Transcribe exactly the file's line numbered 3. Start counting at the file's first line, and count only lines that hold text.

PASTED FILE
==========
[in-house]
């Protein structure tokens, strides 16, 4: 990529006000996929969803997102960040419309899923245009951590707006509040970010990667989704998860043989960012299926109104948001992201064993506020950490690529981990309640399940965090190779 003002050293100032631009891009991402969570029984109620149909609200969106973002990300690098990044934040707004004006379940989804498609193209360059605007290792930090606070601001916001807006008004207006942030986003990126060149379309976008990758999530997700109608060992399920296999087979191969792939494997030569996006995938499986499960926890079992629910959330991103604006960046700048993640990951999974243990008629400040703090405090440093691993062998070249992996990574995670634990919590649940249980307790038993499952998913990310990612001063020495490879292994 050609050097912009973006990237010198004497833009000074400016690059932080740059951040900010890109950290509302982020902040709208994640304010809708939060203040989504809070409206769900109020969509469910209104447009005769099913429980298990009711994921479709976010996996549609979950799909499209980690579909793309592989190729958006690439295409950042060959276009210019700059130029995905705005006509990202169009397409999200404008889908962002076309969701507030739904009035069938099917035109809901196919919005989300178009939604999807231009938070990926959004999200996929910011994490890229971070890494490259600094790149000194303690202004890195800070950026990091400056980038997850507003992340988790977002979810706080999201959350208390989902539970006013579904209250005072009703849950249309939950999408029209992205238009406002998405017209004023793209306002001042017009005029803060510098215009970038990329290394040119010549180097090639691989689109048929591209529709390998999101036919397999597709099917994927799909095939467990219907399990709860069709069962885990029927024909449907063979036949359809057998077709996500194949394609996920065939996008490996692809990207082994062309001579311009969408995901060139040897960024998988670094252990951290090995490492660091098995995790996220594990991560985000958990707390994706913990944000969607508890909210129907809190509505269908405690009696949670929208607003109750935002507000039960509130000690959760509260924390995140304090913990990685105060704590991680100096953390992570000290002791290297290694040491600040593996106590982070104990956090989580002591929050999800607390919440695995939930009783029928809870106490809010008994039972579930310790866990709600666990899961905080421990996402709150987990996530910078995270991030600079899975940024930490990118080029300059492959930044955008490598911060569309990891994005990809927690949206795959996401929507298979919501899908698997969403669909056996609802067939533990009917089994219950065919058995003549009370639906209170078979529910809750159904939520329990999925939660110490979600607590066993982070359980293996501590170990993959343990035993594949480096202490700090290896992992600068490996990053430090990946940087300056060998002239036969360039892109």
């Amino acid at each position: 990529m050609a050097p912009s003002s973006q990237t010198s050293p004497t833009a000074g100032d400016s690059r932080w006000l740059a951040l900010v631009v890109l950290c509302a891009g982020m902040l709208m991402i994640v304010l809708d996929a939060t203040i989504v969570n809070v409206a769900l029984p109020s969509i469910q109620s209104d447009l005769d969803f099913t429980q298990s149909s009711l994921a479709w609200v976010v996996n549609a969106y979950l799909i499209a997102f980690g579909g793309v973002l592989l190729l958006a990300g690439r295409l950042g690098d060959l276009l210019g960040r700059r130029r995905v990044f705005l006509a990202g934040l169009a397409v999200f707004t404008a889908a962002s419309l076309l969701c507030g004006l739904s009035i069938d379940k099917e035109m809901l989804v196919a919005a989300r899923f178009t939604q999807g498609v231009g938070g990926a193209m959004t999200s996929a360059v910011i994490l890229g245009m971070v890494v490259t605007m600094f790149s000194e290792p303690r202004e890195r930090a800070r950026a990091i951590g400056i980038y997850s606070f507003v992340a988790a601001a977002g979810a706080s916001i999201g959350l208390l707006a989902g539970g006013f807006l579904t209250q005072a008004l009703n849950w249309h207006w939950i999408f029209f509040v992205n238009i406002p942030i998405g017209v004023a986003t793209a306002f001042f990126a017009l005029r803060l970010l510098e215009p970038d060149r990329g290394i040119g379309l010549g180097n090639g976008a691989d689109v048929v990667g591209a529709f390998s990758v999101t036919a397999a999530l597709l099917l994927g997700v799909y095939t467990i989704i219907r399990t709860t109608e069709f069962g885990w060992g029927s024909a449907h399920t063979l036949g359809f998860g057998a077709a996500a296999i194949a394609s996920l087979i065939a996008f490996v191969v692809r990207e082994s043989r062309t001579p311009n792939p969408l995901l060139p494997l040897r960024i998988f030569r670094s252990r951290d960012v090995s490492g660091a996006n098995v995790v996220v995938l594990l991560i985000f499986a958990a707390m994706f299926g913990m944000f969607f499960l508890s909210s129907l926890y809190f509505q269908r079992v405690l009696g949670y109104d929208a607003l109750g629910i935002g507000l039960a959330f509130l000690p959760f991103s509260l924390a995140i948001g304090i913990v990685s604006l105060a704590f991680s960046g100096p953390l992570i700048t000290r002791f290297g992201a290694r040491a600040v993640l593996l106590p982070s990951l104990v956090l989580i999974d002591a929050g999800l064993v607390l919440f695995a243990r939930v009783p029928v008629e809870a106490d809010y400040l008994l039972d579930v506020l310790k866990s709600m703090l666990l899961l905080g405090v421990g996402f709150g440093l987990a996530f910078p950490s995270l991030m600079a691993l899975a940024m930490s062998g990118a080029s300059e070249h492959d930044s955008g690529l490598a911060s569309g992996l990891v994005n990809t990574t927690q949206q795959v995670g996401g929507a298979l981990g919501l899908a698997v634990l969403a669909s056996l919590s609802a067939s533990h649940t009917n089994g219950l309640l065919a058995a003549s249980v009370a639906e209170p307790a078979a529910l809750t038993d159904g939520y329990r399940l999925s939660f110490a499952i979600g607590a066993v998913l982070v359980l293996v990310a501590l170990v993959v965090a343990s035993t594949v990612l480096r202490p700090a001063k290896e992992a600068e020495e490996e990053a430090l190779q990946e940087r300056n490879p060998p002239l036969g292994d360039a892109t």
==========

């Amino acid at each position: 990529m050609a050097p912009s003002s973006q990237t010198s050293p004497t833009a000074g100032d400016s690059r932080w006000l740059a951040l900010v631009v890109l950290c509302a891009g982020m902040l709208m991402i994640v304010l809708d996929a939060t203040i989504v969570n809070v409206a769900l029984p109020s969509i469910q109620s209104d447009l005769d969803f099913t429980q298990s149909s009711l994921a479709w609200v976010v996996n549609a969106y979950l799909i499209a997102f980690g579909g793309v973002l592989l190729l958006a990300g690439r295409l950042g690098d060959l276009l210019g960040r700059r130029r995905v990044f705005l006509a990202g934040l169009a397409v999200f707004t404008a889908a962002s419309l076309l969701c507030g004006l739904s009035i069938d379940k099917e035109m809901l989804v196919a919005a989300r899923f178009t939604q999807g498609v231009g938070g990926a193209m959004t999200s996929a360059v910011i994490l890229g245009m971070v890494v490259t605007m600094f790149s000194e290792p303690r202004e890195r930090a800070r950026a990091i951590g400056i980038y997850s606070f507003v992340a988790a601001a977002g979810a706080s916001i999201g959350l208390l707006a989902g539970g006013f807006l579904t209250q005072a008004l009703n849950w249309h207006w939950i999408f029209f509040v992205n238009i406002p942030i998405g017209v004023a986003t793209a306002f001042f990126a017009l005029r803060l970010l510098e215009p970038d060149r990329g290394i040119g379309l010549g180097n090639g976008a691989d689109v048929v990667g591209a529709f390998s990758v999101t036919a397999a999530l597709l099917l994927g997700v799909y095939t467990i989704i219907r399990t709860t109608e069709f069962g885990w060992g029927s024909a449907h399920t063979l036949g359809f998860g057998a077709a996500a296999i194949a394609s996920l087979i065939a996008f490996v191969v692809r990207e082994s043989r062309t001579p311009n792939p969408l995901l060139p494997l040897r960024i998988f030569r670094s252990r951290d960012v090995s490492g660091a996006n098995v995790v996220v995938l594990l991560i985000f499986a958990a707390m994706f299926g913990m944000f969607f499960l508890s909210s129907l926890y809190f509505q269908r079992v405690l009696g949670y109104d929208a607003l109750g629910i935002g507000l039960a959330f509130l000690p959760f991103s509260l924390a995140i948001g304090i913990v990685s604006l105060a704590f991680s960046g100096p953390l992570i700048t000290r002791f290297g992201a290694r040491a600040v993640l593996l106590p982070s990951l104990v956090l989580i999974d002591a929050g999800l064993v607390l919440f695995a243990r939930v009783p029928v008629e809870a106490d809010y400040l008994l039972d579930v506020l310790k866990s709600m703090l666990l899961l905080g405090v421990g996402f709150g440093l987990a996530f910078p950490s995270l991030m600079a691993l899975a940024m930490s062998g990118a080029s300059e070249h492959d930044s955008g690529l490598a911060s569309g992996l990891v994005n990809t990574t927690q949206q795959v995670g996401g929507a298979l981990g919501l899908a698997v634990l969403a669909s056996l919590s609802a067939s533990h649940t009917n089994g219950l309640l065919a058995a003549s249980v009370a639906e209170p307790a078979a529910l809750t038993d159904g939520y329990r399940l999925s939660f110490a499952i979600g607590a066993v998913l982070v359980l293996v990310a501590l170990v993959v965090a343990s035993t594949v990612l480096r202490p700090a001063k290896e992992a600068e020495e490996e990053a430090l190779q990946e940087r300056n490879p060998p002239l036969g292994d360039a892109t």